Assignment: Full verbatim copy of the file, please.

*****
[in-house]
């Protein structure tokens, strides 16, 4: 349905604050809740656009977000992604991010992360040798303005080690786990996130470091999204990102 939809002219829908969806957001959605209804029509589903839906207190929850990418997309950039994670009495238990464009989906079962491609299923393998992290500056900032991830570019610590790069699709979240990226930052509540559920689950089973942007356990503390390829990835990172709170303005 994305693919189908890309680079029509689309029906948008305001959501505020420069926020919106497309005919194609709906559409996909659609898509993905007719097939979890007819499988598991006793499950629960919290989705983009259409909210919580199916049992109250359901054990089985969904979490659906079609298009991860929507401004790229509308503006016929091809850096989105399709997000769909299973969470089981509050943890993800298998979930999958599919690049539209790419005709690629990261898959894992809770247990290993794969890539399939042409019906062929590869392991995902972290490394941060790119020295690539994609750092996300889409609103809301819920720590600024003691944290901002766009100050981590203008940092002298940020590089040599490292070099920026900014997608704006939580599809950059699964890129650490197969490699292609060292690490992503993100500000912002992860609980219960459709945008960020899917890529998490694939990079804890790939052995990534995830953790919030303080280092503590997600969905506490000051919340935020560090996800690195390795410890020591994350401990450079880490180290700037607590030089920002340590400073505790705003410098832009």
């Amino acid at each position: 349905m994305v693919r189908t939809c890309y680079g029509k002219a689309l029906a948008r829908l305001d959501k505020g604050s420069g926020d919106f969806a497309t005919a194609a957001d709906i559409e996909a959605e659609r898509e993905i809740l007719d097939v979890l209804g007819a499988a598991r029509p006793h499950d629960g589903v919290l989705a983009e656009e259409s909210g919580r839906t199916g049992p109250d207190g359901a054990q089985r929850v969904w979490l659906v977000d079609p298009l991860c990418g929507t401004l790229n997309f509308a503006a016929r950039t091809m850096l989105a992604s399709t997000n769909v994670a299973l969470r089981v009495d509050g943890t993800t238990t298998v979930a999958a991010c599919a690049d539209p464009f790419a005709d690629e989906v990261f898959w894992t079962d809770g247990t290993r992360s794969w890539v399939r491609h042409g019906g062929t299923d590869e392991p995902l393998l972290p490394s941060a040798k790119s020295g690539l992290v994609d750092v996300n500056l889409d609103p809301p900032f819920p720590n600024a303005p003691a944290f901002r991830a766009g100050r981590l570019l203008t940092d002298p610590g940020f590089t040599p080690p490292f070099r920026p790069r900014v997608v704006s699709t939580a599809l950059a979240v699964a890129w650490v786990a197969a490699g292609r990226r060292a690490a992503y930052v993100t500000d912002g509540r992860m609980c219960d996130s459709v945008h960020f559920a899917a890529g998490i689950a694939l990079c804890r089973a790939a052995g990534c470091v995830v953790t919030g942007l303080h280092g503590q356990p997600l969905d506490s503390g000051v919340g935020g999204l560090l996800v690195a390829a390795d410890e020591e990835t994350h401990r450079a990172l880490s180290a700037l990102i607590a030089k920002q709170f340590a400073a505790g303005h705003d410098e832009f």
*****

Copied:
[in-house]
């Protein structure tokens, strides 16, 4: 349905604050809740656009977000992604991010992360040798303005080690786990996130470091999204990102 939809002219829908969806957001959605209804029509589903839906207190929850990418997309950039994670009495238990464009989906079962491609299923393998992290500056900032991830570019610590790069699709979240990226930052509540559920689950089973942007356990503390390829990835990172709170303005 994305693919189908890309680079029509689309029906948008305001959501505020420069926020919106497309005919194609709906559409996909659609898509993905007719097939979890007819499988598991006793499950629960919290989705983009259409909210919580199916049992109250359901054990089985969904979490659906079609298009991860929507401004790229509308503006016929091809850096989105399709997000769909299973969470089981509050943890993800298998979930999958599919690049539209790419005709690629990261898959894992809770247990290993794969890539399939042409019906062929590869392991995902972290490394941060790119020295690539994609750092996300889409609103809301819920720590600024003691944290901002766009100050981590203008940092002298940020590089040599490292070099920026900014997608704006939580599809950059699964890129650490197969490699292609060292690490992503993100500000912002992860609980219960459709945008960020899917890529998490694939990079804890790939052995990534995830953790919030303080280092503590997600969905506490000051919340935020560090996800690195390795410890020591994350401990450079880490180290700037607590030089920002340590400073505790705003410098832009």
């Amino acid at each position: 349905m994305v693919r189908t939809c890309y680079g029509k002219a689309l029906a948008r829908l305001d959501k505020g604050s420069g926020d919106f969806a497309t005919a194609a957001d709906i559409e996909a959605e659609r898509e993905i809740l007719d097939v979890l209804g007819a499988a598991r029509p006793h499950d629960g589903v919290l989705a983009e656009e259409s909210g919580r839906t199916g049992p109250d207190g359901a054990q089985r929850v969904w979490l659906v977000d079609p298009l991860c990418g929507t401004l790229n997309f509308a503006a016929r950039t091809m850096l989105a992604s399709t997000n769909v994670a299973l969470r089981v009495d509050g943890t993800t238990t298998v979930a999958a991010c599919a690049d539209p464009f790419a005709d690629e989906v990261f898959w894992t079962d809770g247990t290993r992360s794969w890539v399939r491609h042409g019906g062929t299923d590869e392991p995902l393998l972290p490394s941060a040798k790119s020295g690539l992290v994609d750092v996300n500056l889409d609103p809301p900032f819920p720590n600024a303005p003691a944290f901002r991830a766009g100050r981590l570019l203008t940092d002298p610590g940020f590089t040599p080690p490292f070099r920026p790069r900014v997608v704006s699709t939580a599809l950059a979240v699964a890129w650490v786990a197969a490699g292609r990226r060292a690490a992503y930052v993100t500000d912002g509540r992860m609980c219960d996130s459709v945008h960020f559920a899917a890529g998490i689950a694939l990079c804890r089973a790939a052995g990534c470091v995830v953790t919030g942007l303080h280092g503590q356990p997600l969905d506490s503390g000051v919340g935020g999204l560090l996800v690195a390829a390795d410890e020591e990835t994350h401990r450079a990172l880490s180290a700037l990102i607590a030089k920002q709170f340590a400073a505790g303005h705003d410098e832009f």